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Supreme Court, Appellate Division, Third Department, New York.

IN RE: JOSE SANTIAGO, Petitioner, v. BRIAN FISCHER, as Commissioner of Correctional Services, Respondent.


Decided: September 23, 2010

Before:  Peters, J.P., Spain, Rose, Kavanagh and Stein, JJ. Jose Santiago, Comstock, petitioner pro se. Andrew M. Cuomo, Attorney General, Albany (Peter H. Schiff of counsel), for respondent.


Calendar Date:  August 2, 2010

Proceeding pursuant to CPLR article 78 (transferred to this Court by order of the Supreme Court, entered in Albany County) to review a determination of respondent which found petitioner guilty of violating certain prison disciplinary rules.

During a search of his prison cell, petitioner became involved in an altercation with several correction officers.   As a result, he was served with a misbehavior report charging him with assaulting staff, refusing a direct order, engaging in violent conduct, causing a disturbance and interfering with staff.   During the ensuing tier III disciplinary hearing, two correction officers involved in the incident testified, but the Hearing Officer denied petitioner's request for a third correction officer to testify.   Petitioner was thereafter found guilty of all charges and that determination was affirmed on administrative appeal.   Petitioner thus commenced this CPLR article 78 proceeding, and we now annul.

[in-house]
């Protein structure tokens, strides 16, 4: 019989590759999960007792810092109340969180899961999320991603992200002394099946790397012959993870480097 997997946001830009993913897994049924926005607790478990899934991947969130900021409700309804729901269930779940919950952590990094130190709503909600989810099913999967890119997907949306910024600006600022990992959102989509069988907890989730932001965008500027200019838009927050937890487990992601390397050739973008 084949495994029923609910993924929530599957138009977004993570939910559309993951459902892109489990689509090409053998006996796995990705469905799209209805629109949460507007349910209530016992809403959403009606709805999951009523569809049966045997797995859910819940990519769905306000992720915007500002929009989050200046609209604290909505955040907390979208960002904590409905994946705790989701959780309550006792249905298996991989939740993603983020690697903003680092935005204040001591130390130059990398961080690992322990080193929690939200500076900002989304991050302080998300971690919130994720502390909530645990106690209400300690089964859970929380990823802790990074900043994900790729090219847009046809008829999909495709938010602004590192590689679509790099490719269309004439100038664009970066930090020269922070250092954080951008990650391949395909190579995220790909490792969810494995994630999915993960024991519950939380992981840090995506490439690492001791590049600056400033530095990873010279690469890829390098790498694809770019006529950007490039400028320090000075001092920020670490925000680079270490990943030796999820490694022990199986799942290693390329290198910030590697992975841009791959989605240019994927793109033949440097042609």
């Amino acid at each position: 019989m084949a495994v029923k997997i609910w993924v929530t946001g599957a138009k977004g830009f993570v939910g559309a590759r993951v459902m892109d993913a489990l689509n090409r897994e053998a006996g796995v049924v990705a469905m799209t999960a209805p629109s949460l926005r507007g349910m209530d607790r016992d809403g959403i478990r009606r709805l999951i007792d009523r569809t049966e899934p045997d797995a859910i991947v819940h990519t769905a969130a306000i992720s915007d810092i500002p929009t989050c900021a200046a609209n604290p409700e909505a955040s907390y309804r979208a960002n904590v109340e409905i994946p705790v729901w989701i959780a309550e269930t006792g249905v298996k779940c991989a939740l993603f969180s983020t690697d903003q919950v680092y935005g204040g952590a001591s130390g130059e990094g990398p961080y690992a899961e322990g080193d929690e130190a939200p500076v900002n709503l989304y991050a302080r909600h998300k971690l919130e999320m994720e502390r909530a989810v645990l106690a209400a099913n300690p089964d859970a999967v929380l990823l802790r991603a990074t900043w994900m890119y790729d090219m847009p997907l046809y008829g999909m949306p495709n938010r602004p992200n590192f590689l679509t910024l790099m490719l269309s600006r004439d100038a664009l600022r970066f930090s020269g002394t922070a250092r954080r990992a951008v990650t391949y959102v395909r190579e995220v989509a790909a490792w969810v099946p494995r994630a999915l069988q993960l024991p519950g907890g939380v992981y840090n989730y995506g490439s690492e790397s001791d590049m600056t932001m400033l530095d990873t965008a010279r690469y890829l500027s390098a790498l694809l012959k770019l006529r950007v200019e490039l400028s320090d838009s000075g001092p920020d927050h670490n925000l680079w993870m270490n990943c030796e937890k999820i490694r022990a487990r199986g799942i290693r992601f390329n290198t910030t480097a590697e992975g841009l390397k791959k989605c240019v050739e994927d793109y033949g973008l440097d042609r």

In a prison disciplinary hearing, an inmate has a conditional right to call witnesses, provided that doing so poses no threat to institutional safety or correctional goals (see Matter of Buari v. Fischer, 70 AD3d 1147, 1148 [2010];  Matter of Alvarez v. Goord, 30 AD3d 118, 119 [2006] ).   Here, petitioner sought the testimony of a third correction officer, whose written report of the incident, petitioner alleged, was internally inconsistent and contrary to the version of events related by the two correction officers at the hearing.   Inasmuch as the stated reason for calling the third officer was to rebut the testimony of the other two officers, we agree with the Attorney General that the Hearing Officer erred in denying petitioner's witness on the ground that his testimony would be redundant.   However, because the Hearing Officer put forth a good faith reason for the denial, petitioner's constitutional rights were not violated;  instead, it amounted to a violation of petitioner's regulatory right to call witnesses and, therefore, the proper remedy is to remit the matter for a new hearing (see Matter of Roberson v. Bezio, 70 AD3d 1226, 1226-1227 [2010], lv denied 14 NY3d 714 [2010];  Matter of Buari v. Fischer, 70 AD3d at 1148).

In light of the above disposition, it is unnecessary to consider petitioner's remaining challenges.

Peters, J.P., Spain, Rose, Kavanagh and Stein, JJ., concur.

ADJUDGED that the determination is annulled, without costs, and matter remitted to respondent for further proceedings not inconsistent with this Court's decision.


Michael J. Novack

Clerk of the Court

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